Note: IABC DC Metro board member Sue O’Hora originally wrote the following article for her LinkedIn newsletter, “Video for Communicators.”  Sue is a writer, producer and director at Rising Night Productions, a video production company in Washington, DC.


By Sue O’Hora

I was recently writing a proposal and realized I needed to speak with someone about a subject with which I wasn’t familiar. I found an expert by searching online and called her. We connected right away and I explained that I was working on a response to a Request for Proposal (RFP). What she said wasn’t particularly surprising: “Ugh…RFPs. They are the worst.”

Responding to RFPs can be challenging, but for an organization, they can be a great way to find and evaluate vendors. For production companies, RFPs can be an amazing way to win new projects. Sometimes however, information is missing from an RFP that can make understanding the project difficult for respondents and evaluating proposals harder for the issuer.

Even if you aren’t entirely sure what kind of video you want to make, it’s important to include enough detail in your RFP to give a production company the ability to prepare a great response. The goal is to balance the information you include in your RFP with the level of specificity you’d like to see in the proposals you receive.

“Must-Include” Information

The goal of most RFPs is to find a vendor that’s a good fit for the project at hand. Clients generally want a team with the experience to execute their creative vision that can work within their timeline and budget constraints. I’m sure most are also looking for a vendor with whom they “vibe.”

Producers are looking to get enough information from the RFP (and any Q & A that may accompany it) to confidently estimate the people, gear, time and post-production services that will be required to complete the job. So what information is absolutely imperative to include?

  • A description of the audience for the video(s)
  • Your goal for the video(s)
  • Where you plan to use the video(s)
  • Any fixed deadlines (for instance, if the video needs to be done in time for an event)
  • A way to ask questions about the solicitation

The information above will let a producer or production company provide you with creative ways to grab the attention of your audience, meet your goals and complete the work by your deadline. If you cannot provide more information than what is listed above, the proposals you receive are likely to vary quite a bit, both in approach and budget, but the creativity of the responses might be just what you’re after if you’re open to different approaches.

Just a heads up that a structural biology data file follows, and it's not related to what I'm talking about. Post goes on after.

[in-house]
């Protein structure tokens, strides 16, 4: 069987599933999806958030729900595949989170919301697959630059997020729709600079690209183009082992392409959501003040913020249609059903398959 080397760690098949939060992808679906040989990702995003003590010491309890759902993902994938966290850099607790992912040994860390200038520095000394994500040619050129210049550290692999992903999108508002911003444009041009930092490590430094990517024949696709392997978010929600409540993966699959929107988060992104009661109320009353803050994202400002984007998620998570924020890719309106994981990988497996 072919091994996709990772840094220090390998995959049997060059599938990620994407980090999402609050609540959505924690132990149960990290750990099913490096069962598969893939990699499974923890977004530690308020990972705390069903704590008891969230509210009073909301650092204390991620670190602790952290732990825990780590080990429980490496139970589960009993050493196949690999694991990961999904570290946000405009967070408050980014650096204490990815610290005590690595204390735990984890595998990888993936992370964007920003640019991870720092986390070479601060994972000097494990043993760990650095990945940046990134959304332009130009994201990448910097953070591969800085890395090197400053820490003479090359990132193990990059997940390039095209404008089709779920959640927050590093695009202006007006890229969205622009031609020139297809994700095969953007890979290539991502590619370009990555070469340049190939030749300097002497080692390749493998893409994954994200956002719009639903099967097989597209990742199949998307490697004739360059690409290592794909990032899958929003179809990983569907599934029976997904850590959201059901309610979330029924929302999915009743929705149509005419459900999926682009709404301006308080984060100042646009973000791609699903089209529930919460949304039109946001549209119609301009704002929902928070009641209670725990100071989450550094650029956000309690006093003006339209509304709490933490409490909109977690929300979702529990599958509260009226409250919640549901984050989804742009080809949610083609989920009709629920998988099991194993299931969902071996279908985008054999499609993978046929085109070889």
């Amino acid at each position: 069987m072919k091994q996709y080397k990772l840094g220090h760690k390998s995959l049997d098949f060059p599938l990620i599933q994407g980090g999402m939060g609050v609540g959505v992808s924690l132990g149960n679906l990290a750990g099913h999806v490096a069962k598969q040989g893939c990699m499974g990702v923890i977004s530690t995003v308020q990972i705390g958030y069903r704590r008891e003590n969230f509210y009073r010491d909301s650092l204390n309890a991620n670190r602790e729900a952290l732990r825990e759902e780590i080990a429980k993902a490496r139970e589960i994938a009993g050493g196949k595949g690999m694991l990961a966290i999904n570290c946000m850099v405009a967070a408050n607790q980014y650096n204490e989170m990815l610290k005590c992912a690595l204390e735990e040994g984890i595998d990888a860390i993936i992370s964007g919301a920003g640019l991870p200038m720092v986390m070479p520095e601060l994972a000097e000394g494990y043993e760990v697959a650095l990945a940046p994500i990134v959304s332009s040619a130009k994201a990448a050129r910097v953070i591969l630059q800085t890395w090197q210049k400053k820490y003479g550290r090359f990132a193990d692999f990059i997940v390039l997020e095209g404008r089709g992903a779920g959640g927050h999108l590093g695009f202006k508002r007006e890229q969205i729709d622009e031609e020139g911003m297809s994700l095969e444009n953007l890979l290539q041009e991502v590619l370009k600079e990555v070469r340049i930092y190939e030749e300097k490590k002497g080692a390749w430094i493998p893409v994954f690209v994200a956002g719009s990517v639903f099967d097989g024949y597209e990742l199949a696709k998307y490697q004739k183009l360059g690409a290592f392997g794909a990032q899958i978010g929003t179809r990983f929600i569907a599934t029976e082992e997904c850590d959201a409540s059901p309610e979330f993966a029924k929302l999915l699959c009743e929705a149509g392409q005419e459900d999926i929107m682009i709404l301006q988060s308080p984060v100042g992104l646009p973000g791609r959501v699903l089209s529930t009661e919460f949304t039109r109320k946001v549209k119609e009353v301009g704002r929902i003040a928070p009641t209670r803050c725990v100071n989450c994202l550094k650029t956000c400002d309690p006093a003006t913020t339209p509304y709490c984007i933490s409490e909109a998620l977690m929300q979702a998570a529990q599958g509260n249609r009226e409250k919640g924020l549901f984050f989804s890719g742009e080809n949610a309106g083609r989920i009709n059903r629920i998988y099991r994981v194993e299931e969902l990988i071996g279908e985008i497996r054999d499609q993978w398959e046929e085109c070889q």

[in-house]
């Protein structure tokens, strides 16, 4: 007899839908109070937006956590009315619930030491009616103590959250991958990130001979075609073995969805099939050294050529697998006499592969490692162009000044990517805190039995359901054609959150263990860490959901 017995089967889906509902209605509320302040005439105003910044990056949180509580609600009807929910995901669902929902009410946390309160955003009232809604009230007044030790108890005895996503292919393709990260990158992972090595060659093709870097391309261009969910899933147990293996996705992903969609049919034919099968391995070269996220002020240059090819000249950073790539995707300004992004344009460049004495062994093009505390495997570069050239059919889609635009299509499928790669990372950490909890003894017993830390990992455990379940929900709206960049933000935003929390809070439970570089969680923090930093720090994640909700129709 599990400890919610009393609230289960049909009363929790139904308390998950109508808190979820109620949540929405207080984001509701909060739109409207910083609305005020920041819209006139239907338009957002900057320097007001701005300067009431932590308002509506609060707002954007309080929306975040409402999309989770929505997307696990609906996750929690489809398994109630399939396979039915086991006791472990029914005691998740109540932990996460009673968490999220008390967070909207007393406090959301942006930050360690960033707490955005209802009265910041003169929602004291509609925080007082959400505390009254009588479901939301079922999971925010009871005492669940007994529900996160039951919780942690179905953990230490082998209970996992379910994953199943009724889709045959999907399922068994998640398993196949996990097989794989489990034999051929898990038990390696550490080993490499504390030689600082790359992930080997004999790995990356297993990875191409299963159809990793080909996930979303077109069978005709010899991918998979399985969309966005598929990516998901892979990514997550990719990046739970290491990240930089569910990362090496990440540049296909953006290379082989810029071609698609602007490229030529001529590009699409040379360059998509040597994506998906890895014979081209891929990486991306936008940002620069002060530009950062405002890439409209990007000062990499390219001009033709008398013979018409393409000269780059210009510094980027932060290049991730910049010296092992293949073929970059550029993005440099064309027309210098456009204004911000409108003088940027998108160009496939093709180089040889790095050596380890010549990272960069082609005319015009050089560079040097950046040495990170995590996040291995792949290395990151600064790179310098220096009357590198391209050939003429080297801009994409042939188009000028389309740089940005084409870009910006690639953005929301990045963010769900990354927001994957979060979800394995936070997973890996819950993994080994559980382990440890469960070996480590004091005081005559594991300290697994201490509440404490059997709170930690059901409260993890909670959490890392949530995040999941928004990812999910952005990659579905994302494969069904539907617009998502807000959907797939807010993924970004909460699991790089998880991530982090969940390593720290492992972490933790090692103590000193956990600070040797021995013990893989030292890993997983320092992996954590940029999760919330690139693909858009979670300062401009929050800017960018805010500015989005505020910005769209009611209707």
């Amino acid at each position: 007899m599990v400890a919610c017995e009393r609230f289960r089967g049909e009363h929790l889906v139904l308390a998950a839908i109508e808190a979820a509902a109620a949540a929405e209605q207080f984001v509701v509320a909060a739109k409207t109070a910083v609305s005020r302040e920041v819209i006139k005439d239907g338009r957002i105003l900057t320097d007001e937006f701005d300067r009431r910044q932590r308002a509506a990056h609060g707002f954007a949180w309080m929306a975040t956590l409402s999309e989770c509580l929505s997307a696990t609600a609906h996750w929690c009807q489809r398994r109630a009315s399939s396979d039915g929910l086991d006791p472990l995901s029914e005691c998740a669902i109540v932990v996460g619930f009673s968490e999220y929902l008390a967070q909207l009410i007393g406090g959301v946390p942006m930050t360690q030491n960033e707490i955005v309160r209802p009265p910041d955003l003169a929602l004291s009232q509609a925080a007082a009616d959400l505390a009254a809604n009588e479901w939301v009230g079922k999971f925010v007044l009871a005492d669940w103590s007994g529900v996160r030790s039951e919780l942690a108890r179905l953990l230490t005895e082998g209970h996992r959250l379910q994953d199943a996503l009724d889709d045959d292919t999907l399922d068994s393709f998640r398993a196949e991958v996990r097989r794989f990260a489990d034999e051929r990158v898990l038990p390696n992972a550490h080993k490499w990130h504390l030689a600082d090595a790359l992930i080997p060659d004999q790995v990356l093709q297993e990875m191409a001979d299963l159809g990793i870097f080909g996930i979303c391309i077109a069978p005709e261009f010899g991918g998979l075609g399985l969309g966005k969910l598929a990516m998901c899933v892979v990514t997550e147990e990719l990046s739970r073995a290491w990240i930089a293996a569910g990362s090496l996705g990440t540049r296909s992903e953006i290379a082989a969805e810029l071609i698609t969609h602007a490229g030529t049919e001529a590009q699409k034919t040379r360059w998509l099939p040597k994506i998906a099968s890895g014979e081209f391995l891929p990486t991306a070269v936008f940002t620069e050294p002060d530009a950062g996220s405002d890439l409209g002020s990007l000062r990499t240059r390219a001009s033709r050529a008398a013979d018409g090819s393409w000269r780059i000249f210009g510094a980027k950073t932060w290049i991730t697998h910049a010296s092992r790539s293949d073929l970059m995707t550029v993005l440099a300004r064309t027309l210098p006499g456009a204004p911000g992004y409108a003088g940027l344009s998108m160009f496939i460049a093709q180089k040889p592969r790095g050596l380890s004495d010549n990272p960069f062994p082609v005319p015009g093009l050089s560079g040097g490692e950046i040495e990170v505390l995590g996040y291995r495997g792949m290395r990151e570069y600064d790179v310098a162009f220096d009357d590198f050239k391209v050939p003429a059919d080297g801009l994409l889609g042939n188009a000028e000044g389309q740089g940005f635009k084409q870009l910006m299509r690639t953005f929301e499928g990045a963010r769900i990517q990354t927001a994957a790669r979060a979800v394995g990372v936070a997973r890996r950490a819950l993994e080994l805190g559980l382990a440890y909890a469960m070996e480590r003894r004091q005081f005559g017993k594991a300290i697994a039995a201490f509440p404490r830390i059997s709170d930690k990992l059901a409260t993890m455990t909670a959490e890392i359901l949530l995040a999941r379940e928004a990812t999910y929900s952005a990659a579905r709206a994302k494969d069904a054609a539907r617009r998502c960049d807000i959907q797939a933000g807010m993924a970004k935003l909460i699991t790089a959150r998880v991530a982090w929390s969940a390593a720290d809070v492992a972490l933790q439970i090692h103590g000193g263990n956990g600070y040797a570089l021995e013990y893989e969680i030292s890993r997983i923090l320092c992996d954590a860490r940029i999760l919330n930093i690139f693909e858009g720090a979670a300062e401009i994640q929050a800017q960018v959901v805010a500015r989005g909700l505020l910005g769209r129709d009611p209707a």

Less formal RFPs usually have a point of contact who is available to answer questions about the solicitation via email, phone or a quick video call. Formal RFPs (like those issued by government entities) often include a specific “question-and-answer” period after which both the questions and answers are distributed to everyone who has shown interest in the project. The ability to ask questions is crucial for the respondents and can also give the issuing organization a chance to clarify the details of the project if needed.

“Good-to-Include” Information

If you know that you need one three-minute-long video or five one-minute-long videos etc., include that information in your RFP. It will help to focus the responses you receive so that you can more easily compare “apples to apples.” Similarly, if you have certain creative elements that you know will be a part of your project, mention that too. If you want your video to contain interviews, animation or actors, those kinds of details are important. The more information you include, the easier it will be to compare the responses you receive. Companies will also be able to include more salient samples of work in their responses.

If you know approximately how long your team will need to review scripts and cuts, include that in the proposal as well. If your team needs two weeks for each review, that will impact how fast the project can move in general.

The Budget

If at all possible, include your budget or your budget range in the RFP. If you get five proposals and they all come in around the same budget, that should make comparing the value of the individual proposals a little easier. You may also learn that there are multiple ways to produce the project you envision within the budget you have to spend.

There is a downside to not including a budget (or a range, even if it is a wide range) in your RFP. You might receive proposals that include brilliant ideas that will simply not be achievable with your available budget, and then you’ll have to go back to the drawing board regarding your scope of work. That takes time, and if you’re working towards a hard deadline, it might be time you cannot afford.

Getting Responses

Most clients request the following information in response to RFPs:

  • Information about the responding party
  • Creative /technical approach
  • Preliminary schedule
  • Budget
  • Samples of work
  • References

You can make the job of comparing proposals from different vendors even easier by providing respondents with a checklist of the information their proposals should include.

RFPs for video can be challenging to write, particularly if there are details about your project that are still unknown. Spend time thinking about the level of detail and specificity you want in the proposals you’ll receive. If your organization is looking for a creative partner who can help shape your project from the very beginning, you may choose to write a more open-ended RFP than you would to fulfill a very specific scope of work with a fixed budget and a hard deadline.


Photo: Markus Winkler at Unsplash